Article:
For those of you who aren't aware yet, Google just announced some new features in Google Webmaster Tools. The most incredible is the top search queries enhancement which shows clickthrough rates, percentages and impressions along with some useful and pretty charts. This additional long-awaited data will provide webmasters with some incredible insights. Here are the top 4:
Ranking Report - Google is now providing webmasters with an accurate and up to date (at least up to 48 hours) idea of where they are ranking for their top search queries, along with historical data. By setting a date range to different time frames, you can see what position you are most often showing up in by finding the position with the highest number of impressions for that time period. You can do with this data what you normally do with ranking data (find low hanging fruit on page 2 and 3 and optimize to get to page 1, watch trends of broad and new trending keywords, etc.)
Enhance your clickthrough rate through Title and Snippet optimization - This new feature set gives us the unique opportunity to test making changes to our title not just for SEO purposes, but for marketability. Does having a call to action in your title or description increase your clickthrough percentage? Does putting your company name first vs last vs at all? What about non-alpha-numeric characters? Is a pipe better than a dash? Does an exclamation mark or a question mark change things? or does it even matter? Does mention of your keyword more times in either your title or description increase clickthrough because they are bolded? These are all very good questions that, with some smart testing, each of us can have answers to.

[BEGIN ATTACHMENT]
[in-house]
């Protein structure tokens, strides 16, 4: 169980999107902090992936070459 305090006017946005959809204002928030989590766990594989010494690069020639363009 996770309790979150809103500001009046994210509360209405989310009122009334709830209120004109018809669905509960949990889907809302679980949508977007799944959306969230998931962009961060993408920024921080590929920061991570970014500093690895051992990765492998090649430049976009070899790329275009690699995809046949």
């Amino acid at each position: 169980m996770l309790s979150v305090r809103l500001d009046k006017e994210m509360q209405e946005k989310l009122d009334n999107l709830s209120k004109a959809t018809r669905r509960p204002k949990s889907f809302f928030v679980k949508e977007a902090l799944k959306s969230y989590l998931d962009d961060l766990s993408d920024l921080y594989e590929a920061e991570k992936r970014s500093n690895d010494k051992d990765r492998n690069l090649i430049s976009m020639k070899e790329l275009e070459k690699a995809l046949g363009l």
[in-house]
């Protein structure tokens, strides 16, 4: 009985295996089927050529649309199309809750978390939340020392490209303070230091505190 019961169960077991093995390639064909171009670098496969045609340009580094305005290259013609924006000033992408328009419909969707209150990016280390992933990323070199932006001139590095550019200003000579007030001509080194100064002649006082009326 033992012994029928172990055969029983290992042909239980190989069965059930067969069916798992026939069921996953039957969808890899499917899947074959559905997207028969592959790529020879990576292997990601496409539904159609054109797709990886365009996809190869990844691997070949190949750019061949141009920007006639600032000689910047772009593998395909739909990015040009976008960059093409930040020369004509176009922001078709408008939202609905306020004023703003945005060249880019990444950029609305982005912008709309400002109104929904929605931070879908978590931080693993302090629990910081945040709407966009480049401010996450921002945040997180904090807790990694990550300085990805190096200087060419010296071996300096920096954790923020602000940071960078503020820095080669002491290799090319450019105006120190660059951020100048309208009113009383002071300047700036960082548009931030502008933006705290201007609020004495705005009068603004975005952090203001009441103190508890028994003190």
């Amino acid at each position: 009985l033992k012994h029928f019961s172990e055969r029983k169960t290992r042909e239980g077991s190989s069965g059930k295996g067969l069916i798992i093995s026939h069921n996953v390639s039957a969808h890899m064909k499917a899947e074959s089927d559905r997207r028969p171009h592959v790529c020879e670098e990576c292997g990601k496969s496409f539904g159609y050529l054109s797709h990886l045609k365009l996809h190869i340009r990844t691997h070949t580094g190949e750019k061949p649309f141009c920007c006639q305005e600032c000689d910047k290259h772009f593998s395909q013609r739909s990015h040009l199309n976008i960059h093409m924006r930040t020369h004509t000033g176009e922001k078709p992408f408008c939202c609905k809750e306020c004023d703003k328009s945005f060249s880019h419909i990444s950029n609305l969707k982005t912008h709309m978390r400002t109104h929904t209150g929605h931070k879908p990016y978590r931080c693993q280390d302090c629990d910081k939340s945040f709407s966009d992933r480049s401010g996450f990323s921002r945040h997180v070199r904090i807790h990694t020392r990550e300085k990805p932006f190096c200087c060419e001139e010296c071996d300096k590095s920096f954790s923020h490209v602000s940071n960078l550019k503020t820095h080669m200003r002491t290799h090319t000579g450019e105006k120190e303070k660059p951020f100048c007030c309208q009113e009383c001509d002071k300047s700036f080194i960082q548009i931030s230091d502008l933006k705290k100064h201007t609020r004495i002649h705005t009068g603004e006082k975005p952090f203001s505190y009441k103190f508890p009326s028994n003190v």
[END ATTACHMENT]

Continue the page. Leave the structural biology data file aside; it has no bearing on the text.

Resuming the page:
Model out position share for a particular niche - We've all wondered what the clickthrough rate difference is between the top 10 rankings. Does the number one ranking really get ~50% of all SERP clicks? Obviously there are multiple variables that go into the SERP clickthrough percentage (title, description, relevancy, etc), but I believe that there is a possibility to model out a general position share based on particular niches and keywords. Do broad informational keywords have a higher clickthrough rate on the #1 position? If I search for the keyword "Angioplasty", for example, I'm most likely just looking for information and or a definition of the word, so the fact that wikipedia shows up #1 for that search is probably best and I bet the clickthrough percentage for that keyword for wikipedia is in the 60-70% range (anyone with access to wikipedia GWT care to verify?). Whereas, a search for "Best laptop Deals" most likely has a more even spread of clickthrough because of the type of search. Also, what about industries? Does the SEO industry have a general clickthrough position share that is different than the real estate industry? We now have access to find out.
PPC and SEO Co-Optimization - This is a big one in my eyes. So far it has proven somewhat difficult to co-optimize PPC and SEO together. Testing is tedious, difficult and results vary greatly on whether the different mediums cannibalize or compliment each other. Now we have some incredibly helpful information to assist in testing. Here's an example: Say you're showing up number 1 for a keyword organically. You also show up #1 in the PPC listings. Is your PPC listing cannibalizing your organic listing? (are you paying for traffic that would otherwise be free?). Test it with credible data! Now you know your clickthrough rate for your #1 organic listing AND you know your clickthrough rate for your #1 PPC listing. Put your PPC listing into position 2. What happens with your organic clickthrough rate? What about position 3? 4? 5? Now you can test to see where you get maximum value from both campaigns.
I think there is much more that could be written here so I promise to have a follow up post down the road, but I also expect to see a lot of other posts with testing and proving coming up in the future.
Bottom line, this is very exciting data to have. Get in, get dirty. And let's all thank Google for giving us what we want!